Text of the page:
My friends having a running joke with me; I’m the person that always talks to the police. I’m white, and most of my friends are Mexican and Black, so I’m the “designated white guy” if we need to talk to the police. It’s all in good fun; we don’t really get into trouble with the law. However, with the recent events of Michael Brown and Eric Garner, it does illustrate how removed I may be from the reality of interaction between law enforcement and minorities, and how real police brutality is.

On the other side of the equation, I understand conflict and have training related to law enforcement (it helps to understand things like this when you teach self defense), but again I don’t have the direct experience of policing that has an impact on situations like what happened in New York and Ferguson: I’m on the outside looking in.

Luckily, I know someone who is qualified on both fronts – he just so happens to be my teacher and founder of our Dojo. And although he can’t speak on behalf of every black person nor police officer, he can better understand the realities of what’s happening with policing in our country. So I sat down with him, and asked some tough questions:

For our readers that may not know you, can you share your background as a law enforcement officer?

“I was a Police Officer for the City of Cincinnati, Ohio. I began that career when I entered into the academy in Oct. 1990. Upon graduating, I worked for two (2) years in regular patrol duties before entering into a deep cover narcotics program for several years. My final couple years were on a tactical unit specializing in vice related crimes, called a CAT team (Criminal Apprehension Team). We had free roam responsibilities to hunt wanted felons within the 77 sq. miles that comprised of the authority for the City of Cincinnati.”

What were the areas like that you policed?

“While I did regular patrol work, my most memorable times were in District Four Beat 405, the area dubbed by USA Today as the Most Dangerous Police Beat in America. This was due to high officer injury rate and types of crimes committed. This was an inner city, mostly Black area of town. Then there were project areas like in District Five (Winton Terrace), once again mostly Black. District Two had an affluent area of town and a desperately poor area of the Appalachian Mountain pass. So you had diversity all around.”

Race inequality is a big part of the discussion regarding police brutality. As a black person, what was your interactions like with police growing up?

“The only contact I personally had was when my coach of my little league football team was a local sheriff. Probably a bigger influence on me pursuing a career in law enforcement was listening to my father’s stories of him being a prison guard for several years.”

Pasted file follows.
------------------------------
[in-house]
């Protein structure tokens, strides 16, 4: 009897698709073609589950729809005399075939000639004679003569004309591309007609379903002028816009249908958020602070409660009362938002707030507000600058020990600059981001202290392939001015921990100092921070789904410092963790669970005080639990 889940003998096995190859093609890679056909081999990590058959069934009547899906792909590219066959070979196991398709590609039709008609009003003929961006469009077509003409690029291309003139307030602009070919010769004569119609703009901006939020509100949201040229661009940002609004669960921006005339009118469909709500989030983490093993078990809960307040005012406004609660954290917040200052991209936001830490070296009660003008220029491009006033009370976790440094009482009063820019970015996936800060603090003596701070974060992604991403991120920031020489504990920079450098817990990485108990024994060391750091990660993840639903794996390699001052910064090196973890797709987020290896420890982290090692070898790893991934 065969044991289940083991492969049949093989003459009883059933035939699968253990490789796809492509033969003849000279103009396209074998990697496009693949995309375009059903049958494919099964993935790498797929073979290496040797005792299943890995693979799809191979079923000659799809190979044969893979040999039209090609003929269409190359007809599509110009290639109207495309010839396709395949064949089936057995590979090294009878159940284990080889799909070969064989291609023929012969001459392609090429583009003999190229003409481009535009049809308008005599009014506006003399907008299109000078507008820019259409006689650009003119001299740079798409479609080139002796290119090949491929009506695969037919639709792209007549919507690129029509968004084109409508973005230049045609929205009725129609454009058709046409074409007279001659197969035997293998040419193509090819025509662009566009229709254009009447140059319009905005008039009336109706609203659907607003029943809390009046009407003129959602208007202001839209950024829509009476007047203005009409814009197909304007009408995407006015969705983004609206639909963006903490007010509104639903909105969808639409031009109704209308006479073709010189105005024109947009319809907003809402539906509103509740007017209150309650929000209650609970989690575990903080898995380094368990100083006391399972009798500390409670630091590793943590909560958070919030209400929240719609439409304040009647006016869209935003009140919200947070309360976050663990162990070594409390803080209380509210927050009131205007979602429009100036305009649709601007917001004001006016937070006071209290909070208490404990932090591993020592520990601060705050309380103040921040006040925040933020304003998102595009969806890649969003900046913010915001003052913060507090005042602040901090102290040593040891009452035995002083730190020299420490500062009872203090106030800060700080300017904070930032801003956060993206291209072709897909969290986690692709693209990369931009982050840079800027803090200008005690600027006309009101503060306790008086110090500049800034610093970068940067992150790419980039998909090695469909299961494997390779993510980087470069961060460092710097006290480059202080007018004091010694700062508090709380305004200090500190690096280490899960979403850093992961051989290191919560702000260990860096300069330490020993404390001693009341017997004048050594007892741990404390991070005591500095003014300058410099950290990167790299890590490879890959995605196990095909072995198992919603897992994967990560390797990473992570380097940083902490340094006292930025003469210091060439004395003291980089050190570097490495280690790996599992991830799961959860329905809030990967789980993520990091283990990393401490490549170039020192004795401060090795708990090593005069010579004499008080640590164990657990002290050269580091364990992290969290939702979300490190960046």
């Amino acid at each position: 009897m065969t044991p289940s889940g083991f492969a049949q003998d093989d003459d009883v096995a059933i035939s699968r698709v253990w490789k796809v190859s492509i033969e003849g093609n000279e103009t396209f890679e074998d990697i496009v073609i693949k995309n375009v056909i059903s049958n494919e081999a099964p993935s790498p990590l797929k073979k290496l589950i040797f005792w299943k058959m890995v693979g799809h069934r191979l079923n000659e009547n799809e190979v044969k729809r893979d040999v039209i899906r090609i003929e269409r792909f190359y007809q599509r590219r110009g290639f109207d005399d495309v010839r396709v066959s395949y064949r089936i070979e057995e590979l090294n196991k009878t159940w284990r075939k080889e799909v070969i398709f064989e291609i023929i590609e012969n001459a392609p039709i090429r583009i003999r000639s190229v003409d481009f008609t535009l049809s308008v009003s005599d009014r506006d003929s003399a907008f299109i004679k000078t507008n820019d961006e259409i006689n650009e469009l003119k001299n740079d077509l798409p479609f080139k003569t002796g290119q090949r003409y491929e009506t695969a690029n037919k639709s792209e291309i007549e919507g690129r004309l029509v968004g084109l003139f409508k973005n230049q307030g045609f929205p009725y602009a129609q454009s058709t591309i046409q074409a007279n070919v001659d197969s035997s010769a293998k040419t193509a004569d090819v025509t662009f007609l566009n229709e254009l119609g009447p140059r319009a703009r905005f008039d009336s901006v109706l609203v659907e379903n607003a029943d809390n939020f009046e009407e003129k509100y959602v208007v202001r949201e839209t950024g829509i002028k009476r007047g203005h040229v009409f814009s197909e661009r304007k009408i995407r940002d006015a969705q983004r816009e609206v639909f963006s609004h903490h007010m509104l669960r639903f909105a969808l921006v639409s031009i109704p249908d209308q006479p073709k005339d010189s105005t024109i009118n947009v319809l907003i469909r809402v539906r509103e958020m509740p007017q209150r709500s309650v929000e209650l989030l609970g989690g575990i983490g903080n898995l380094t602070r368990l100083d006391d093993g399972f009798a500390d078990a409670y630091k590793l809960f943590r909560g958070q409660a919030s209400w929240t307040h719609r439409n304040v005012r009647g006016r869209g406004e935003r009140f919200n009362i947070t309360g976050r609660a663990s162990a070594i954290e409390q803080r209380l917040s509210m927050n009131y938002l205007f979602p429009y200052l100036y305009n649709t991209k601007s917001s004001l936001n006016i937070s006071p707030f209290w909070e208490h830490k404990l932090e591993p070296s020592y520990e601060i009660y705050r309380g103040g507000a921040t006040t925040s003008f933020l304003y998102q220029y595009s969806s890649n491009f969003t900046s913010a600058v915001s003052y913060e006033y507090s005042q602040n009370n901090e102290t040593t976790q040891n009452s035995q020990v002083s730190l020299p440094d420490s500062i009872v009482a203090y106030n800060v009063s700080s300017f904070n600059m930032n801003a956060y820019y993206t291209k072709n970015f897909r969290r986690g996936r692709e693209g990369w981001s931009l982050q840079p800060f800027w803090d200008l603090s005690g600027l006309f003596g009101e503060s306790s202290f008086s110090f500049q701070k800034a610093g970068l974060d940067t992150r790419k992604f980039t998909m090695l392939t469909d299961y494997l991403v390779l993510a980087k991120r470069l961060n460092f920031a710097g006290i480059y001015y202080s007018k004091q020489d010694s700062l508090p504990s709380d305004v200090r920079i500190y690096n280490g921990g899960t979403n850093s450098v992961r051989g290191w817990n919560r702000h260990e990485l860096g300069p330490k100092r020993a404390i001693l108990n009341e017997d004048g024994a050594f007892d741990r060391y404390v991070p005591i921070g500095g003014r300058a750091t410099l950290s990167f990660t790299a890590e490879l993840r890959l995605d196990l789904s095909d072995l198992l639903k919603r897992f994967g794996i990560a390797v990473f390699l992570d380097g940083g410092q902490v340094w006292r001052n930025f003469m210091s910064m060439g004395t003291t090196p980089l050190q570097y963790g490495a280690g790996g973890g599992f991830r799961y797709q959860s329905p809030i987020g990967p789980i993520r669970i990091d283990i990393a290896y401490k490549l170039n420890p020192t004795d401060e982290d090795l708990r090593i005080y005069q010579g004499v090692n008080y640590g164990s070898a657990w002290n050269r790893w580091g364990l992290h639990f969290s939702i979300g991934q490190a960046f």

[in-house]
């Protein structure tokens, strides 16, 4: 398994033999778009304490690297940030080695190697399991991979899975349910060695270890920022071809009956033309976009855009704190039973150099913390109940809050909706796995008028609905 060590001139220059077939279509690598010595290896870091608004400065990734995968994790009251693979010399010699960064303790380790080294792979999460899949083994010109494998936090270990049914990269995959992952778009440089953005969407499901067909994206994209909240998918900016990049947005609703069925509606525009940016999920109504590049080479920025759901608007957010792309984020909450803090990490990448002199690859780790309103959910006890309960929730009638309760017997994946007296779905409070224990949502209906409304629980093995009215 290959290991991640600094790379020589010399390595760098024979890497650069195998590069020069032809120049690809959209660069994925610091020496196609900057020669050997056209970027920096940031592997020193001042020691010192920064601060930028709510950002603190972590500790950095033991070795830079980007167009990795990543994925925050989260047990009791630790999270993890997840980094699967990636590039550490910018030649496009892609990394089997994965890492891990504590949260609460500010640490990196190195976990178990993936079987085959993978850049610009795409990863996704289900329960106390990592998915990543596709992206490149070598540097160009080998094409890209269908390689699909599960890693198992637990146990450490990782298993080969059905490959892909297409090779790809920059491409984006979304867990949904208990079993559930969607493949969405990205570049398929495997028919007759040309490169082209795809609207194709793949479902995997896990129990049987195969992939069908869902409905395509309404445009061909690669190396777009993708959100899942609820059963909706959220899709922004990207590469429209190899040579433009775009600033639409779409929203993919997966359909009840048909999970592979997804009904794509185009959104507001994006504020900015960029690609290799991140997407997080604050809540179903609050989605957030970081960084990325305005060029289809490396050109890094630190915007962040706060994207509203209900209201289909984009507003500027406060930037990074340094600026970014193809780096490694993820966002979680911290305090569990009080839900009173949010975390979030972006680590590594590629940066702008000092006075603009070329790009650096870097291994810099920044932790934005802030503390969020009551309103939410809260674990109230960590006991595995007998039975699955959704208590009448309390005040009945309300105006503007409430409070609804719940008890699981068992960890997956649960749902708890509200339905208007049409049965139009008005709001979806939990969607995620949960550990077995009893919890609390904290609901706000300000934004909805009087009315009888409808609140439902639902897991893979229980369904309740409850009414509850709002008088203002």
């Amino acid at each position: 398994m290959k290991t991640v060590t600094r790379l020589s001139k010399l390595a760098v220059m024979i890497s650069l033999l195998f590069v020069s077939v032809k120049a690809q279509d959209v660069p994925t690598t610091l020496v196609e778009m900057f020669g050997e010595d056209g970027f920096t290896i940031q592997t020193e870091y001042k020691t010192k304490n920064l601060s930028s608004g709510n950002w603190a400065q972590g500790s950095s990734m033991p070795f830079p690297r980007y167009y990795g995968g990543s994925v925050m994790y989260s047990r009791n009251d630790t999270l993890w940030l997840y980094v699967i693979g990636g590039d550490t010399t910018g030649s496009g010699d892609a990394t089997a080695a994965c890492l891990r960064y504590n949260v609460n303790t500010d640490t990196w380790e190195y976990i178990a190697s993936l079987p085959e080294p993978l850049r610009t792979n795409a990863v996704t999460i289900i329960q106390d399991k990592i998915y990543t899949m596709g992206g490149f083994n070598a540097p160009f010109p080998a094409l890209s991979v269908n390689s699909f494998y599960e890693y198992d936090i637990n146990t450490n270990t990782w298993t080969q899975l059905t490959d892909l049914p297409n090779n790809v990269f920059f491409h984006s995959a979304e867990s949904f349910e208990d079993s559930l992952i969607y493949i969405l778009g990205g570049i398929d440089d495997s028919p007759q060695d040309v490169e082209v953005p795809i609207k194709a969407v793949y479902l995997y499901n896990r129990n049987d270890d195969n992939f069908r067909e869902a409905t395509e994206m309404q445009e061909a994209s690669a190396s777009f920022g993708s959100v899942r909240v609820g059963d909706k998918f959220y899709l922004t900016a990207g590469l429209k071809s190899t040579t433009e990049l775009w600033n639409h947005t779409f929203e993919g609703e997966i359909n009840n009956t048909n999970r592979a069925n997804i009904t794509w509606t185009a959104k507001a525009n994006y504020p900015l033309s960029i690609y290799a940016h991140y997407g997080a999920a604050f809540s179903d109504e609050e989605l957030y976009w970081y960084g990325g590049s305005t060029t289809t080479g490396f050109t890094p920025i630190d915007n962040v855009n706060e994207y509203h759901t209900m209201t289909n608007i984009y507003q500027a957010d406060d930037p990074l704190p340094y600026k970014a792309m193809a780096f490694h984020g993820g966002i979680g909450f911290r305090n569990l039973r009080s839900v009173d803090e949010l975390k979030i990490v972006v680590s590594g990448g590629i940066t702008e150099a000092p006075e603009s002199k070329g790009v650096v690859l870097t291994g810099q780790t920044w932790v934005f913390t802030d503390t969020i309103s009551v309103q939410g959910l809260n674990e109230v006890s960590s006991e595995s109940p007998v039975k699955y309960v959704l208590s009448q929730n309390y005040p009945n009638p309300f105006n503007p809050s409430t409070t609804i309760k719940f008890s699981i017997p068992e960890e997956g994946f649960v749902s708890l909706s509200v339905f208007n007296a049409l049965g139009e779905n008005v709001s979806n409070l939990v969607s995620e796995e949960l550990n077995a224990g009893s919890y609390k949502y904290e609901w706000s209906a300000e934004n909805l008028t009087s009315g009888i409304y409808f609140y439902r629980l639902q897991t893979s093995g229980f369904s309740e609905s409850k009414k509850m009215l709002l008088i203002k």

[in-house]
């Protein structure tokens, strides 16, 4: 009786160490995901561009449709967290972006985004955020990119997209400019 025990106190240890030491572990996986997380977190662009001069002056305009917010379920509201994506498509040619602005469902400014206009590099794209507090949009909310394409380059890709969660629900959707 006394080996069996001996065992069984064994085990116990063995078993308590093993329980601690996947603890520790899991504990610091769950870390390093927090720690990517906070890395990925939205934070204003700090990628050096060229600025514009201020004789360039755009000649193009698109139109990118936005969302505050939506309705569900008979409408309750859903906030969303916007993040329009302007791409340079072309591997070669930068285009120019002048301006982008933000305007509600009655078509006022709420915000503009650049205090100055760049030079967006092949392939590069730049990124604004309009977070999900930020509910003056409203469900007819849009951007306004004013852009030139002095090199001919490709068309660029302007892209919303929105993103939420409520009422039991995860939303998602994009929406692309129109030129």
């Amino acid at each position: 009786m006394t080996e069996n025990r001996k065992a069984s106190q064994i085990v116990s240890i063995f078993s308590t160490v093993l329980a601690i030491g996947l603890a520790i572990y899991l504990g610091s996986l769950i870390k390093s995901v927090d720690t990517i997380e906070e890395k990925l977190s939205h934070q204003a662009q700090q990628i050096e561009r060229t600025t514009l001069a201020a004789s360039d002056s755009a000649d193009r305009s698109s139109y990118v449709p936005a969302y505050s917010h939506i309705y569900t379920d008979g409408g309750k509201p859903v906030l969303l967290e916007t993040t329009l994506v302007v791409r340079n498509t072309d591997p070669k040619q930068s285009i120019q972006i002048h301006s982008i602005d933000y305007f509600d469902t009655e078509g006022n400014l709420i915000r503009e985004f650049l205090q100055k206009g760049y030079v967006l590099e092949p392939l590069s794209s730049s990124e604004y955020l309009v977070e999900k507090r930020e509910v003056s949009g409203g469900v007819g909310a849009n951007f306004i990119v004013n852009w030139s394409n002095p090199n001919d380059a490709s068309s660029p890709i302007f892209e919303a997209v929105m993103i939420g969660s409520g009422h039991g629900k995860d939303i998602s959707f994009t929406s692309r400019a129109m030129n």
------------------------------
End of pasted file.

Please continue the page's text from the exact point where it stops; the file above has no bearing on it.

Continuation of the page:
So really, how tough is it being a cop?

“The main thing I can say is that it truly is a thankless job. Everyone rushes to complain about the police because usually their only contact with them is when they’ve done something wrong, like speeding, and then they get upset that the officer has to enforce the laws he/she has been sworn to uphold.”

Did you have any racial tensions with fellow officers because of your ethnicity?

“Absolutely, but not how you might think. There was both a regular police union, F.O.P. 69 and a Black Officer’s Union. I refused to join that. So a lot of the officers thought I acted too White. I didn’t feel it was right or something I thought I should take part in. I figured once we got on the job, we were all BLUE. There should be no racial differences at all, because the public weren’t going to look at us that way. To them, we were just cops.”

Based on what you know and your experience, do you feel that the Michael Brown shooting was justified?

“Like everyone else outside of the Grand Jury there in Ferguson, I can only go off what we have been told and the officer’s own testimony.”

Okay, so assuming those disclosed facts are accurate –

“I believe the shooting was absolutely justifiable. The officer acted utilizing his training and everything I see fell within acceptable standards. Based on the circumstances and actions of Michael Brown, it would not have mattered what race he was. He would have rightfully been shot. It was a lethal force encounter.”

With the Eric Garner incident we have video – what did you see there?

“This too resulted in the tragic loss of a life; however, this could have been avoided. I am not sure whether “choke” techniques are allowed in that department’s training or not. It wasn’t in ours. However, if so, then the verdict could possibly be supported. In my personal, not professional, opinion, the officer did not act correctly. He should have refrained from the application of that technique.”

Were you surprised that the officer that applied the choke wasn’t indicted?

“Yes. It’s kind of astounding in this situation. There were enough officers on scene to effect the arrest. They were effectively “swarming” him, so the choke was excessive.”

So what’s something you see in common between these two incidents?

“In both instances, the subject which was being questioned escalated a minor situation into something unnecessary. A citizen’s first law is to cooperate with the lawful request of a law enforcement officer. [Brown] escalated into an instance where he ultimately paid with his life. In Mr. Garner’s case, the officers requested him to turn around and put his hands behind his back since they were placing him under arrest. He chose to fight the officers. Thus, the application of the choke hold and the subsequent death.”